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Thu, 02 Dec 2021
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Red Flag

Painkillers in Short Supply in Poor Countries



©Ruth Fremson/The New York Times
Doing Without: A hospital in Sierra Leone, where painkillers often are not available.

A survey of specialists in Africa, Asia and Latin America has produced a disturbing portrait of the difficulties in offering pain relief to the dying in poor countries. Many suffer routine shortages of painkillers, and the majority of specialists got no training in pain relief or opioid use during their medical education.

Info

Diet and Fat: A Severe Case of Mistaken Consensus



©Viktor Koen

In 1988, the surgeon general, C. Everett Koop, proclaimed ice cream to a be public-health menace right up there with cigarettes. Alluding to his office's famous 1964 report on the perils of smoking, Dr. Koop announced that the American diet was a problem of "comparable" magnitude, chiefly because of the high-fat foods that were causing coronary heart disease and other deadly ailments.

He introduced his report with these words: "The depth of the science base underlying its findings is even more impressive than that for tobacco and health in 1964."

Comment: We suspect that there's much more that the medical community agrees on, and we came to believe and live by, due to "informational cascade". Which, one must bare in mind, it starts from those in power and then "cascades" to reach each household.


Health

Donated blood quickly loses important gas

Donated blood quickly loses some of its life-saving properties as an important gas dissipates, U.S. researchers said on Monday, in a finding that explains why many patients fare poorly after blood transfusions.

©REUTERS/Chor Sokunthea
Bags of donated blood in cold storage at the National Blood Transfusion Center in the Cambodian capital Phnom Penh on April 27, 2002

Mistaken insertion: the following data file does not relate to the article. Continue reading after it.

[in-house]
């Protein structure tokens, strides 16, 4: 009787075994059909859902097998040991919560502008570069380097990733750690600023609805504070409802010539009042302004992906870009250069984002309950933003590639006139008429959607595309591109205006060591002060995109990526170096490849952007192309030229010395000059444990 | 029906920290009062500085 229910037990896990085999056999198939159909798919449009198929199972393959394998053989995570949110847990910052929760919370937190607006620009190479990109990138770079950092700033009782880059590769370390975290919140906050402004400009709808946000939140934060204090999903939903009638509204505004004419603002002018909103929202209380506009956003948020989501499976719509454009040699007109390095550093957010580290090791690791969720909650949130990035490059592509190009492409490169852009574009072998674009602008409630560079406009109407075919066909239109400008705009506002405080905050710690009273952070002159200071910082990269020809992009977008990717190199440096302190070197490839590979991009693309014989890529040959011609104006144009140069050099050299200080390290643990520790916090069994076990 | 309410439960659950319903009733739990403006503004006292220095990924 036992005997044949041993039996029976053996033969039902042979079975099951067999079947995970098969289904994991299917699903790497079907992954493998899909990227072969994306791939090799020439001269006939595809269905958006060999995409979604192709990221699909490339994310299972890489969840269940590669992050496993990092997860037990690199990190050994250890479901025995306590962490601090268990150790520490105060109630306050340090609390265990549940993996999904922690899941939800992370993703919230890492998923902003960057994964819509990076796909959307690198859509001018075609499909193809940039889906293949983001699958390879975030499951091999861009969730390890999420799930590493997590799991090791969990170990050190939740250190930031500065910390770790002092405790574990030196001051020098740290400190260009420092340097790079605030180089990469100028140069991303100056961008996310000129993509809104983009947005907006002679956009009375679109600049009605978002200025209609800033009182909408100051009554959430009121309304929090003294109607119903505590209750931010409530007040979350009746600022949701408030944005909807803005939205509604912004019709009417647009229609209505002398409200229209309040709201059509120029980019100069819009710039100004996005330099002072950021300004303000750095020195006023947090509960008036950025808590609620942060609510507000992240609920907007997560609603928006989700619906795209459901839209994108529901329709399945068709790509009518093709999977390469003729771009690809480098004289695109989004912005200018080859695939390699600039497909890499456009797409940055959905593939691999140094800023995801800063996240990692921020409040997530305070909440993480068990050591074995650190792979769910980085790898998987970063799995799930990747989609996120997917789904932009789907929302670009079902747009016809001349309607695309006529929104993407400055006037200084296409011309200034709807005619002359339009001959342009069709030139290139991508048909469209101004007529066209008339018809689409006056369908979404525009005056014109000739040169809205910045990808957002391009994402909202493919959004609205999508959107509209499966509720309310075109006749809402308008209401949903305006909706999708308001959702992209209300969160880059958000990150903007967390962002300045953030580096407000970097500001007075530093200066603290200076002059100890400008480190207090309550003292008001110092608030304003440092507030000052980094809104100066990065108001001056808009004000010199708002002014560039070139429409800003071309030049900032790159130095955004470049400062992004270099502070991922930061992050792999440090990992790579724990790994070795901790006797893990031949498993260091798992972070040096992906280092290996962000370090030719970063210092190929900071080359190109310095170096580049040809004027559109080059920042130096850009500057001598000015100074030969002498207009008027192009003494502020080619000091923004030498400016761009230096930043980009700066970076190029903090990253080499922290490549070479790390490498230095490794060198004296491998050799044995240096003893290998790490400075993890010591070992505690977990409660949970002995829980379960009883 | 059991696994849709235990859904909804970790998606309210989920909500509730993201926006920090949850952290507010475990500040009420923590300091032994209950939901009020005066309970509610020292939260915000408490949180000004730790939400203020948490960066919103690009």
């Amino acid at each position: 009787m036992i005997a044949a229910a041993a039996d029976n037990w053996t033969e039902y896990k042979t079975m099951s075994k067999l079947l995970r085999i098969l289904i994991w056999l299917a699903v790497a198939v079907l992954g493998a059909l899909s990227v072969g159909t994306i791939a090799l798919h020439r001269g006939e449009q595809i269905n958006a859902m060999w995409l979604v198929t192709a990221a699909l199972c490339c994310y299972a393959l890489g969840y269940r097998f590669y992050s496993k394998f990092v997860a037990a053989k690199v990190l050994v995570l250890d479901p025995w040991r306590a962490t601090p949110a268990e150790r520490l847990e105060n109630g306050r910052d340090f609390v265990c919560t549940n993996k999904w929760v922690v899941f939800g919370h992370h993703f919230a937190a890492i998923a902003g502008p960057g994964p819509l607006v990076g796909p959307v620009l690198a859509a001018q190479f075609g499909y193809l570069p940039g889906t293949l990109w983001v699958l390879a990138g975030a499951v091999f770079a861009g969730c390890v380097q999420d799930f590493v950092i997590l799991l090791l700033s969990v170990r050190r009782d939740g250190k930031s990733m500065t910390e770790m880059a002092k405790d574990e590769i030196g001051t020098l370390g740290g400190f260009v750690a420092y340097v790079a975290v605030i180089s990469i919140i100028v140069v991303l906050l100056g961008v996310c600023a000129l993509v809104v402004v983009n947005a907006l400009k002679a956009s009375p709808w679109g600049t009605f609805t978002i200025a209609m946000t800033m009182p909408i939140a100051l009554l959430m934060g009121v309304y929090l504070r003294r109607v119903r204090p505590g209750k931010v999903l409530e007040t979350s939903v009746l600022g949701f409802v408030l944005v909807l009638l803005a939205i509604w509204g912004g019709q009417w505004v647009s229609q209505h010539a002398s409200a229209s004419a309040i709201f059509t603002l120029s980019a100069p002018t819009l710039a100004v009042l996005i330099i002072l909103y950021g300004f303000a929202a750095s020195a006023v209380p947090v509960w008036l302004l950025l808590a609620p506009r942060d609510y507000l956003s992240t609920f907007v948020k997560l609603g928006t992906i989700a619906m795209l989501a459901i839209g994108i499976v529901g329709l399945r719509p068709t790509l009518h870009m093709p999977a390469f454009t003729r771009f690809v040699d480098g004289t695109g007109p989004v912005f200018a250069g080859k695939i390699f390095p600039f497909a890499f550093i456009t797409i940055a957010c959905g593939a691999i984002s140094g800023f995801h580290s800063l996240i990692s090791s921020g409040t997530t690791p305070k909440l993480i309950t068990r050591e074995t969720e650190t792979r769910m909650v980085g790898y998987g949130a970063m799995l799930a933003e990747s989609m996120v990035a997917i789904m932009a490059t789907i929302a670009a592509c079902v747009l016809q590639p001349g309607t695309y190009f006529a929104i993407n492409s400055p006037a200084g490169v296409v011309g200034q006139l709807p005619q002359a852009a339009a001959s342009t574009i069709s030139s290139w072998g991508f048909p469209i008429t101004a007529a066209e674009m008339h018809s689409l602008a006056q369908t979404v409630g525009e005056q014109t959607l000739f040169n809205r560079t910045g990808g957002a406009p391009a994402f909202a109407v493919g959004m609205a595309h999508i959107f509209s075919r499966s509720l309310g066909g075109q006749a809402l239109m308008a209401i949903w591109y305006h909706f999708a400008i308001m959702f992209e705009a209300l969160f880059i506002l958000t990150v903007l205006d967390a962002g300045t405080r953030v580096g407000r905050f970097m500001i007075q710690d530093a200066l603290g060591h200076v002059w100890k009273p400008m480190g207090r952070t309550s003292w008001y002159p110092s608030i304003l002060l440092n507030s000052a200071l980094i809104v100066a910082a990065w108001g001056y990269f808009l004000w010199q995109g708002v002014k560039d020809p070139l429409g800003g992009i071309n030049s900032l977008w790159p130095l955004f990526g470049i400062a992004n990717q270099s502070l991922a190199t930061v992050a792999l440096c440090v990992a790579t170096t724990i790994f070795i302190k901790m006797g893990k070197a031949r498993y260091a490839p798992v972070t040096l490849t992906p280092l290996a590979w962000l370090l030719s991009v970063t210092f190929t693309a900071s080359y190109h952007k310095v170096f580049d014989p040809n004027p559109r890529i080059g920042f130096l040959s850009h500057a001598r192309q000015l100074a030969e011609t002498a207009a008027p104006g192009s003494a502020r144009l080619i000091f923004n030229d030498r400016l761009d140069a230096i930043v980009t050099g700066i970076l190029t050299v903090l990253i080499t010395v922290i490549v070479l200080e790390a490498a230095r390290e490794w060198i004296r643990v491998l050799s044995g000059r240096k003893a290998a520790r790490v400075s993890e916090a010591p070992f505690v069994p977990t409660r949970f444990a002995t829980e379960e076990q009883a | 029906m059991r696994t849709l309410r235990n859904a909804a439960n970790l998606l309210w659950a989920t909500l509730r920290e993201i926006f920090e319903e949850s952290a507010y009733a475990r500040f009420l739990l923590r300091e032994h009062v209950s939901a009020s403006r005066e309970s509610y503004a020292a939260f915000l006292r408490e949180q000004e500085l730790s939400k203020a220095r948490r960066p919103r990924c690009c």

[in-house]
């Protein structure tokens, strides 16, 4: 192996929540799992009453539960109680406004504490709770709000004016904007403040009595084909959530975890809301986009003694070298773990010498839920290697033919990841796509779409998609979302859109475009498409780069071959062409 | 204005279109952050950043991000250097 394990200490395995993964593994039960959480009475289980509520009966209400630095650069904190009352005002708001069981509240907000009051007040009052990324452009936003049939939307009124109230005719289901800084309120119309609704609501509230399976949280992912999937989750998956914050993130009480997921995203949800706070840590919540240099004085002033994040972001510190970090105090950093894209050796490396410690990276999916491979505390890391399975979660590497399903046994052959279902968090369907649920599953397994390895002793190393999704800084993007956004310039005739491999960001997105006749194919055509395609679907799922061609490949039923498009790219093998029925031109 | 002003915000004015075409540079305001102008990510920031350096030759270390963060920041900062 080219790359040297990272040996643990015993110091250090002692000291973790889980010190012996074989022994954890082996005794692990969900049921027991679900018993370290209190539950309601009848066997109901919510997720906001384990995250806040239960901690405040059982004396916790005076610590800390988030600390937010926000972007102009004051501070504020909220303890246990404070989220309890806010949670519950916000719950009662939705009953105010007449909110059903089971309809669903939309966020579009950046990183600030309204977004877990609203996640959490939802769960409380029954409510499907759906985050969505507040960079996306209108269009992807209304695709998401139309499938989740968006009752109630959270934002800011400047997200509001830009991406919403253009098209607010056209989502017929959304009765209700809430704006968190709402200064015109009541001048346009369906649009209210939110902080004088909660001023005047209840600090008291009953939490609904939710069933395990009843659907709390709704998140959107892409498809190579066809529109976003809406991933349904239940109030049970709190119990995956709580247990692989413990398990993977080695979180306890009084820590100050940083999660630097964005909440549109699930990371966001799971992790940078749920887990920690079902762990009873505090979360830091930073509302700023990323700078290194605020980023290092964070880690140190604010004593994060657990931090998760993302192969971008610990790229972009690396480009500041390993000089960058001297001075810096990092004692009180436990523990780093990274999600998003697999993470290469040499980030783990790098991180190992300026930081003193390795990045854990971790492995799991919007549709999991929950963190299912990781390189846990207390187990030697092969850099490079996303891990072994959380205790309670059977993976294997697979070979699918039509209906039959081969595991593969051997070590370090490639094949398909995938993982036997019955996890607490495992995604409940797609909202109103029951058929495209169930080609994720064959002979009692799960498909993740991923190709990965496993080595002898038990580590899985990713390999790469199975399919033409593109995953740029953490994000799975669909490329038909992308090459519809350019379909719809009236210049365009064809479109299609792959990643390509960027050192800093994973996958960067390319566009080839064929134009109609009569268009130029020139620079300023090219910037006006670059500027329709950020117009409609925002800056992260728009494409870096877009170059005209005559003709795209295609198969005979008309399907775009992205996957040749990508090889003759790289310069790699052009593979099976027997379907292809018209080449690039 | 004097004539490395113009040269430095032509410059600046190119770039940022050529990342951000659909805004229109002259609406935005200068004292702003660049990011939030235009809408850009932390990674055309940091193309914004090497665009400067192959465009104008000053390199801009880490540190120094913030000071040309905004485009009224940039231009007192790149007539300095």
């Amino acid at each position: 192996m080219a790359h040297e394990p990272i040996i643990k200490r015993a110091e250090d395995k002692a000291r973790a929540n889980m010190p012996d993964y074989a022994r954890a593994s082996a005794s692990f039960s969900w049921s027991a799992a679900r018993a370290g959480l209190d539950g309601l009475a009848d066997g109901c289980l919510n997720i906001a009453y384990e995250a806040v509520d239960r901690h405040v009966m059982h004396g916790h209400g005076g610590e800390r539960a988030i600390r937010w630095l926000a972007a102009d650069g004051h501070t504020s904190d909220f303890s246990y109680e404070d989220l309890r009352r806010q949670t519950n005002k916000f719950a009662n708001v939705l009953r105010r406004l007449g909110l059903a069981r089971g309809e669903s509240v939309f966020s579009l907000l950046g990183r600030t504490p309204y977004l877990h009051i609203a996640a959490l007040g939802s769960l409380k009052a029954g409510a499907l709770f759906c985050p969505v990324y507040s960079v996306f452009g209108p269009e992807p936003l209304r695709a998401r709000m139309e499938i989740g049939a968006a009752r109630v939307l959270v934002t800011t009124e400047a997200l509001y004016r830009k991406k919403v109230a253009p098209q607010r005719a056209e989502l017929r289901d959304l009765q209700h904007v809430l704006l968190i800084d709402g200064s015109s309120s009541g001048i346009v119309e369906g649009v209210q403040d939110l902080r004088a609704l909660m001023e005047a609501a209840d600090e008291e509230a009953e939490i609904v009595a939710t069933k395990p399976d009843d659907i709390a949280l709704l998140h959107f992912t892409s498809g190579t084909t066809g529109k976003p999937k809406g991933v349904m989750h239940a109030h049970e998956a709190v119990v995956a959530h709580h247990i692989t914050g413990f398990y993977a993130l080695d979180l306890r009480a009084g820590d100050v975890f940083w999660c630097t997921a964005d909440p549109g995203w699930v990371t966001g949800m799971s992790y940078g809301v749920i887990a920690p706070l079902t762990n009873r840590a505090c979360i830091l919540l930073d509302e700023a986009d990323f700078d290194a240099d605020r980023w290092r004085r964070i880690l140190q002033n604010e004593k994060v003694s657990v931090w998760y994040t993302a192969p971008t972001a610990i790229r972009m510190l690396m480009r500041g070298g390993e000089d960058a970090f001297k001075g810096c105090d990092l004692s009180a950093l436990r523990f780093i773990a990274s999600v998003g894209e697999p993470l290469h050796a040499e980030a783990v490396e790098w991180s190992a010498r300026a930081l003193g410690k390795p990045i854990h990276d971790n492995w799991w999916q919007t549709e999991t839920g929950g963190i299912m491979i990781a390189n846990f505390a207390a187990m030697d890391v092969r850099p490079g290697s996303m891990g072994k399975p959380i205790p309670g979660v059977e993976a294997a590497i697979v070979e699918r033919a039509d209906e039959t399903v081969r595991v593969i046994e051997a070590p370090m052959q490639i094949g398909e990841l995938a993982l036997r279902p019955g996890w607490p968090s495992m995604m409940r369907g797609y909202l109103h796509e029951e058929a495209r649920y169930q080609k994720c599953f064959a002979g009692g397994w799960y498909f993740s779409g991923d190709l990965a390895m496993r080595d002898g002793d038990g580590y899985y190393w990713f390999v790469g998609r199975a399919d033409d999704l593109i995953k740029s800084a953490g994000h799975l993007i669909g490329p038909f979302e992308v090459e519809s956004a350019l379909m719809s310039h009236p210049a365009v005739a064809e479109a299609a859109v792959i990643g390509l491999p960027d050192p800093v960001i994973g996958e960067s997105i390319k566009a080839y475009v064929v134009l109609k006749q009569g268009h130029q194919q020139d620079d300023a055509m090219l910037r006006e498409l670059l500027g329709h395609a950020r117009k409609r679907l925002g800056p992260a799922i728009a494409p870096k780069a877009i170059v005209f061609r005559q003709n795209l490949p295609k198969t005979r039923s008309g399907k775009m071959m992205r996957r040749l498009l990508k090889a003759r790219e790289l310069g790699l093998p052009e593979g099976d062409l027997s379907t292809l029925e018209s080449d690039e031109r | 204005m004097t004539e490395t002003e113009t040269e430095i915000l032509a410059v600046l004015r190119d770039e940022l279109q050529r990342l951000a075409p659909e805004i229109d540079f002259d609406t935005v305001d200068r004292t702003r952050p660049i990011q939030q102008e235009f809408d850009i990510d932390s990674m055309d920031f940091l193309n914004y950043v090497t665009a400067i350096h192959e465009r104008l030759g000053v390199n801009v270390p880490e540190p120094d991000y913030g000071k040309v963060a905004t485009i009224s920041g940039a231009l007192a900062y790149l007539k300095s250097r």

Heart

Studies tout treating mini-strokes fast

Treating patients quickly for mini-strokes could dramatically cut the risk of a major stroke later, report two studies that could change standard treatment and potentially save millions of people from stroke's damaging effects.

In research published Tuesday, British and French doctors found that patients treated within 24 hours of having a mini-stroke cut their chances by 80 percent of having a more serious stroke in the next three months.

Document

Rethink on human hybrid experiments

A radical Government re-think on the law governing hybrid embryos will allow scientists to carry out virtually any work they like - if it is approved by regulators.

The move opens the door to experiments involving every known kind of human-animal hybrid. These could include both "cytoplasmic" embryos, which are 99.9% human, and "true hybrids" carrying both human and animal genes.

Evil Rays

Mobile phone cancer risk 'higher for children'

Children should not be given mobile phones because using them for more than 10 years increases the risk of brain cancer, a leading scientist has said.

Health

Snooze or Lose

Overstimulated, overscheduled kids are getting at least an hour's less sleep than they need, a deficiency that, new research reveals, has the power to set their cognitive abilities back years.

Health

How to Get Kids to Sleep More

Asking sleep experts for advice on how to put children to bed often feels like an exercise in futility. The standard tips are banal and predictable: avoid caffeine; remove the TV from their bedroom; don't sleep on a full stomach; put up dark blinds. You have the feeling the experts are holding out on us - there has to be something more. And there is. Here's the stuff they'd love to tell you, if they weren't afraid of overwhelming you with science.

- Ever wonder why most people sleep better when their bedrooms are cool? It's because the circadian rhythm system that helps regulate sleep cycles is not just light sensitive, it's temperature sensitive. Anything above a neutral air temperature both slows the body's initiation of sleep and changes sleep patterns - a hotter room means an increase in non-REM sleep.

Black Cat

Taser stun guns are safe - And pigs can fly!

Taser stun guns issued to police forces across the country have been declared broadly safe, following the largest independent study of injuries inflicted by the weapons.

Syringe

Indonesia woman dies of bird flu, toll up to 87

A 44-year-old Indonesian woman has died of bird flu, taking the country's total death total from the disease to 87, a health ministry official said on Monday.

The woman, from Pekan Baru city on Sumatra island, fell sick after she bought chicken in a market last month, Azizman Saad, head of bird flu management at the hospital where she was treated, told Reuters.